# Department of Mathematics

# Research at City College

Research conducted in the Mathematics Department covers a broad spectrum of contemporary mathematics. Collectively, our faculty has authored many hundreds of papers, dozens of books and research monographs, and given countless talks at research seminars and conferences both in the U.S. and abroad. Current faculty research is supported by the National Science Foundation (NSF), the National Security Agency (NSA), the Office of Naval Research (ONR), the Simons Foundation, the Sloan Foundation, as well as by CUNY, through the Faculty Research Award Program. Our faculty serve as editors and on the editorial boards of leading journals, and are sought-after referees and reviewers for publications and proposals.

We present the research of the department within the framework of a segmentation of mathematics: Algebra, Analysis, Applied Mathematics, Dynamical Systems, Geometry, Number Theory, and Probability. We elaborate below on the scope of these areas as represented within the department. Of course, the nature of much current research blurs the boundaries of this classification. As a result, many individuals will be found within more than one category.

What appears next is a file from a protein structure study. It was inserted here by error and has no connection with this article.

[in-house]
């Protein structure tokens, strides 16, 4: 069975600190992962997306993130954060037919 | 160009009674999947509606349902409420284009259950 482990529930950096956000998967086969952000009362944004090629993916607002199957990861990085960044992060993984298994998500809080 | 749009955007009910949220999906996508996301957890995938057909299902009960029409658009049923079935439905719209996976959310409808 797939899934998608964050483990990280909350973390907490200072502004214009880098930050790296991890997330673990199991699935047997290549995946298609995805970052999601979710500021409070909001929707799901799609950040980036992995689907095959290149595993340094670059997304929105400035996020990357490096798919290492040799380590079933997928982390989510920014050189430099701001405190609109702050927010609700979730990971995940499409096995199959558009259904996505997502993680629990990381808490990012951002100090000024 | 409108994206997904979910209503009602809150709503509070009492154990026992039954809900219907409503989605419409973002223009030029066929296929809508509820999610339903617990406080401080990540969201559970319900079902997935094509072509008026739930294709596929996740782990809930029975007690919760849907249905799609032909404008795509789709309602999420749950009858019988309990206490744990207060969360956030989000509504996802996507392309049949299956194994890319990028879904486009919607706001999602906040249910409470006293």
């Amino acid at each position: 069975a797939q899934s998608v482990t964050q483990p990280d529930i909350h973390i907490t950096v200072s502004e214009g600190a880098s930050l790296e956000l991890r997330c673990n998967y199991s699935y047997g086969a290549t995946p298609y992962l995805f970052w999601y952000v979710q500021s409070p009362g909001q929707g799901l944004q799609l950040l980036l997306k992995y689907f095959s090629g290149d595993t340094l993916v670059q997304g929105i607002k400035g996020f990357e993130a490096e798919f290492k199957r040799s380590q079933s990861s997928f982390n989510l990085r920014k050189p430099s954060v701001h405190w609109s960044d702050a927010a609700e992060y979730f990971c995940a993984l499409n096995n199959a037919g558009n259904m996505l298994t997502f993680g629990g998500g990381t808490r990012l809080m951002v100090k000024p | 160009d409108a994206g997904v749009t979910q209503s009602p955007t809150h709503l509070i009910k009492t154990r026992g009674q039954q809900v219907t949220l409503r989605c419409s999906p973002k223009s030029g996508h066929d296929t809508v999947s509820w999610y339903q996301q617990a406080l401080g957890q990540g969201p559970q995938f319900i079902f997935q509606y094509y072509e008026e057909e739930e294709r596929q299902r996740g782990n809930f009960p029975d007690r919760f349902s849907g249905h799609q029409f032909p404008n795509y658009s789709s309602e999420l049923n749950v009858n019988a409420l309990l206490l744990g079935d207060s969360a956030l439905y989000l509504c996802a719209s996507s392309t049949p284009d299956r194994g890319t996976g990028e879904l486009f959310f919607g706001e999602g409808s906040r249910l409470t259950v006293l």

The department has several emeritus faculty who remain research active. The names of emeriti are marked with an asterisk (*) below.

## Algebra

The Department has a very active group working in the general area of algebra, with a focus on interactions between algebra and computer science. Sean Cleary works in combinatorial and geometric group theory, including computational aspects of questions about infinite groups. The Cryptography Lab, under the direction of Vladimir Shpilrain, does research on applications of group theory to cryptography. Prof. Shpilrain also works in statistical group theory, a recent development that brings together mathematics, statistics, and theoretical computer science. Benjamin Steinberg principally works in finite semigroup theory with a focus on applications to theoretical computer science and combinatorics. Alice Medvedev studies difference algebra from the point of view of model theory, a branch of mathematical logic.